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|Frederick Thomas Pilkington|
|Died||18 September 1898
Frederick Thomas was one of several children to Thomas Pilkington, architect, and Jane Butterworth of Stamford, England. The family moved to Edinburgh in 1854. In 1855 T.Pilkington & Son, architects and surveyors, were living and working at 10 Dundas Street in Edinburgh's Second New Town.
He married in 1858 and lived at Mary Cottage in the suburb of Trinity in the north of Edinburgh. His wife died in childbirth in March 1861 and Frederick Thomas remarried to Elizabeth Cropley from Ely, Cambridgeshire in August 1861.
Frederick Thomas Pilkington's father practised as an architect, and he himself was an architect in Edinburgh from 1855 to 1883. In Edinburgh, Pilkington concentrated on churches for the Free Church of Scotland, where worship focused not on a nave and altar, but on the pulpit and the "Word of God". Pilkington developed a new style of church building which accorded with the fashionable Gothic style but was adapted for the worship needs of the Free Church of Scotland.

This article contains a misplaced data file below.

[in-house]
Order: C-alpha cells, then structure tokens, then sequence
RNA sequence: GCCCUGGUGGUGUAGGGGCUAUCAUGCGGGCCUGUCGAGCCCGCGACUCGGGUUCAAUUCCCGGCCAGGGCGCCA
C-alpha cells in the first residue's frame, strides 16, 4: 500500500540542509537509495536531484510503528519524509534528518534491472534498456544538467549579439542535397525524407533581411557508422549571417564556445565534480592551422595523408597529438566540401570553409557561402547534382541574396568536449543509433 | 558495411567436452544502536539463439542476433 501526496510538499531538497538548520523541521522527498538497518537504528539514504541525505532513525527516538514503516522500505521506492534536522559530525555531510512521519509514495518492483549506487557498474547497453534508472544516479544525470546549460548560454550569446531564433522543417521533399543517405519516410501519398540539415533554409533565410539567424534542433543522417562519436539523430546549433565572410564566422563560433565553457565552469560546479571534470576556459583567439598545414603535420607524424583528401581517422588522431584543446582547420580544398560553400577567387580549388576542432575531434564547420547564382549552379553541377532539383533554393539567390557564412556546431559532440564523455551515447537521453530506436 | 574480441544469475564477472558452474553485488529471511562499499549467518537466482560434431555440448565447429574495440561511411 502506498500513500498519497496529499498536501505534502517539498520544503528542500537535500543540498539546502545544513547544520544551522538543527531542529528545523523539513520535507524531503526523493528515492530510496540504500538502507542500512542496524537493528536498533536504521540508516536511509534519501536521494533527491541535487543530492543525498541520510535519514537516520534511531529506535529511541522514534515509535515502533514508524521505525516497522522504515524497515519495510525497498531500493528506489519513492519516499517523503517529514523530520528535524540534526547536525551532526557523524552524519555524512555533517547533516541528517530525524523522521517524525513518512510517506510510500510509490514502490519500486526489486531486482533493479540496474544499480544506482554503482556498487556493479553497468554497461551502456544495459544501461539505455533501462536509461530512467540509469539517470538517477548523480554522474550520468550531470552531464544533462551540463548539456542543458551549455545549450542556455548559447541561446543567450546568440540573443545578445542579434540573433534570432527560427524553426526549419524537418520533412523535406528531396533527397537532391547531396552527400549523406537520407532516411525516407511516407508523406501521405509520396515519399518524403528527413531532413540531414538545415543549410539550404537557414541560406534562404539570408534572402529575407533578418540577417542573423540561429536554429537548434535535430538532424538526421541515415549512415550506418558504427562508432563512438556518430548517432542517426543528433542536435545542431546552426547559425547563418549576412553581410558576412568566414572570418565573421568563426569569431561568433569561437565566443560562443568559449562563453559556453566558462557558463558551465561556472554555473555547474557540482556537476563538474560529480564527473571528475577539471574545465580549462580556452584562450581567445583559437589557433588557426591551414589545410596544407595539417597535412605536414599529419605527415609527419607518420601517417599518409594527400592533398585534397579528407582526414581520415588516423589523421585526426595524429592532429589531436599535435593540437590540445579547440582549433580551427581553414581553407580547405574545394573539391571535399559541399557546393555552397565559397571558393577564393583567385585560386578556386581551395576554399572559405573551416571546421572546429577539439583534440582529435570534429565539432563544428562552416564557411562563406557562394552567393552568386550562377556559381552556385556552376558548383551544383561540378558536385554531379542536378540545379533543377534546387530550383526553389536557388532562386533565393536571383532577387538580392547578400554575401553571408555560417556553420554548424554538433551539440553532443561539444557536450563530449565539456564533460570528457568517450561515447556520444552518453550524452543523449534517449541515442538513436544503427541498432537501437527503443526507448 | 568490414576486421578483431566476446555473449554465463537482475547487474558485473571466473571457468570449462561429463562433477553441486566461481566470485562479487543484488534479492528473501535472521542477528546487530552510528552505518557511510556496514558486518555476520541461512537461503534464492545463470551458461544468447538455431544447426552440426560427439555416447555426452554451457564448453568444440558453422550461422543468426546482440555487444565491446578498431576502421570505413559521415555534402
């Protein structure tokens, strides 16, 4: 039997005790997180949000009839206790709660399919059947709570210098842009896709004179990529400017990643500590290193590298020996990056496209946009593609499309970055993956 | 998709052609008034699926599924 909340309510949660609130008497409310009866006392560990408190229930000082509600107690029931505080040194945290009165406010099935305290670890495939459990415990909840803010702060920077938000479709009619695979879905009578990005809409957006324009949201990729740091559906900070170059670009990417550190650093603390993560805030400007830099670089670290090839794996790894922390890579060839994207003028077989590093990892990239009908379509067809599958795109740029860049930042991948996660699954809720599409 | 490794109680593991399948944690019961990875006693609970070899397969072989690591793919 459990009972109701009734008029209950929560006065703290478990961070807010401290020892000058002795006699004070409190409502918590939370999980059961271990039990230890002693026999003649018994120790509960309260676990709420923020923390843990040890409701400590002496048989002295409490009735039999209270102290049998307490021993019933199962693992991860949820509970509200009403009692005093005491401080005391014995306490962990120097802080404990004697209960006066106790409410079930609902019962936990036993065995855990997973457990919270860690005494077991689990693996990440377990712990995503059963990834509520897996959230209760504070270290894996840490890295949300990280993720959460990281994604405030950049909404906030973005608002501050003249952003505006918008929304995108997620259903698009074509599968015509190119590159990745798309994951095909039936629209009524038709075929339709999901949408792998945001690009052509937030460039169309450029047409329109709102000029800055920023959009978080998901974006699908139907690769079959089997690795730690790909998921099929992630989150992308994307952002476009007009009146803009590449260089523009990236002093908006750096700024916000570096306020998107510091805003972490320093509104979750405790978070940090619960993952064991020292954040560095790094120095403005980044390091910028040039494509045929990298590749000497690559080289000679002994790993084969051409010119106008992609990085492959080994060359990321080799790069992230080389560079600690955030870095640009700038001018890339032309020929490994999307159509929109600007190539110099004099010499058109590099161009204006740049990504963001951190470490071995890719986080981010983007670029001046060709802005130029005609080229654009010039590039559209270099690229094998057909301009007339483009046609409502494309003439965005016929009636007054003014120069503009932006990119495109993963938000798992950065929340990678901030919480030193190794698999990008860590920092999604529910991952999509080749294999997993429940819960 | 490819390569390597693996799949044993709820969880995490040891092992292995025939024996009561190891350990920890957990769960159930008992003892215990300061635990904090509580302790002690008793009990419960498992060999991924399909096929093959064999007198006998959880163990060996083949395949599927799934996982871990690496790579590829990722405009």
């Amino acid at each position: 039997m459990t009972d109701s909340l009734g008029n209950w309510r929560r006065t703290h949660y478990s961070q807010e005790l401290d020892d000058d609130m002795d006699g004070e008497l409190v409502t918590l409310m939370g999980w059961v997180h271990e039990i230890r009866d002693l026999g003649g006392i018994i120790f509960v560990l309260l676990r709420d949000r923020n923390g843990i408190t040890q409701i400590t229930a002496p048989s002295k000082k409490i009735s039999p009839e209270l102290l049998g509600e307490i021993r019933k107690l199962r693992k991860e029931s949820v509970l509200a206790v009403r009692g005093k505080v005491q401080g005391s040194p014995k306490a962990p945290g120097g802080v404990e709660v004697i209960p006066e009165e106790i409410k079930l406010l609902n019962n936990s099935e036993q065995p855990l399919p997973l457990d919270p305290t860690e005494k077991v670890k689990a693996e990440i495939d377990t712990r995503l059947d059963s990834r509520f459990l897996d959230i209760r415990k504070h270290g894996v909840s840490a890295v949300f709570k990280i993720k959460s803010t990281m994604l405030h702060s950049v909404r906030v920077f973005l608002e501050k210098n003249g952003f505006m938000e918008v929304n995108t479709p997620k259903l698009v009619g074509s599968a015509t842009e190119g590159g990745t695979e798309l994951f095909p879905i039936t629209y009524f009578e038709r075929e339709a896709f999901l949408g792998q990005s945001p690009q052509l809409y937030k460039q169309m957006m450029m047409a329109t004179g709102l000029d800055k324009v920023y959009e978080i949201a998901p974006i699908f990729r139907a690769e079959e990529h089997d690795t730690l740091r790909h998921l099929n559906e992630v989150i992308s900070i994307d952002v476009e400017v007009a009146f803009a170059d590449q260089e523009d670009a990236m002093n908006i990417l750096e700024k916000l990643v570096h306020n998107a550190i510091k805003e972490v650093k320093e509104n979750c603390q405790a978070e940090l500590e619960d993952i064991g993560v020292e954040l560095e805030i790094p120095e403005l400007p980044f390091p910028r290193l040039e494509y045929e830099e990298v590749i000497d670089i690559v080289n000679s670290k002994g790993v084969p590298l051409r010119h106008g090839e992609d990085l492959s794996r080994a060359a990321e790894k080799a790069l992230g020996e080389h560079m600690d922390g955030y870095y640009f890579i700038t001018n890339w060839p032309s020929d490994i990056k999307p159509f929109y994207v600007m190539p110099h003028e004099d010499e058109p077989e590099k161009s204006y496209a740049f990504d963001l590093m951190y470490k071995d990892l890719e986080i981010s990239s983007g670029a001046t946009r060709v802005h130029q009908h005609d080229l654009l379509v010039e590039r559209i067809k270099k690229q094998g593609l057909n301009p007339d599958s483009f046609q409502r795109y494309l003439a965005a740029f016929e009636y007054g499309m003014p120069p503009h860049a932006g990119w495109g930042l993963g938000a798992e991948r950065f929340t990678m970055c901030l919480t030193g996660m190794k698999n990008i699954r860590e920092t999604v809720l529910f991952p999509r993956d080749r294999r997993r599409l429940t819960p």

In 1867 he went into partnership with John Murray Bell (1839-1877) to form Pilkington & Bell, Bell providing the structural know-how, Pilkington providing the design flair.
In 1883, Pilkington moved to London and began work on the Army and Navy Hotel on Victoria Street and started to design residential flats for both the Artisans, Labourers & General Dwellings Company and for the middle-classes. This second category of flats include Campden Hill Court in Kensington and York Mansions in Battersea. Pilkington did not see the completion of York Mansions, his last commission, as he died before its completion in 1901.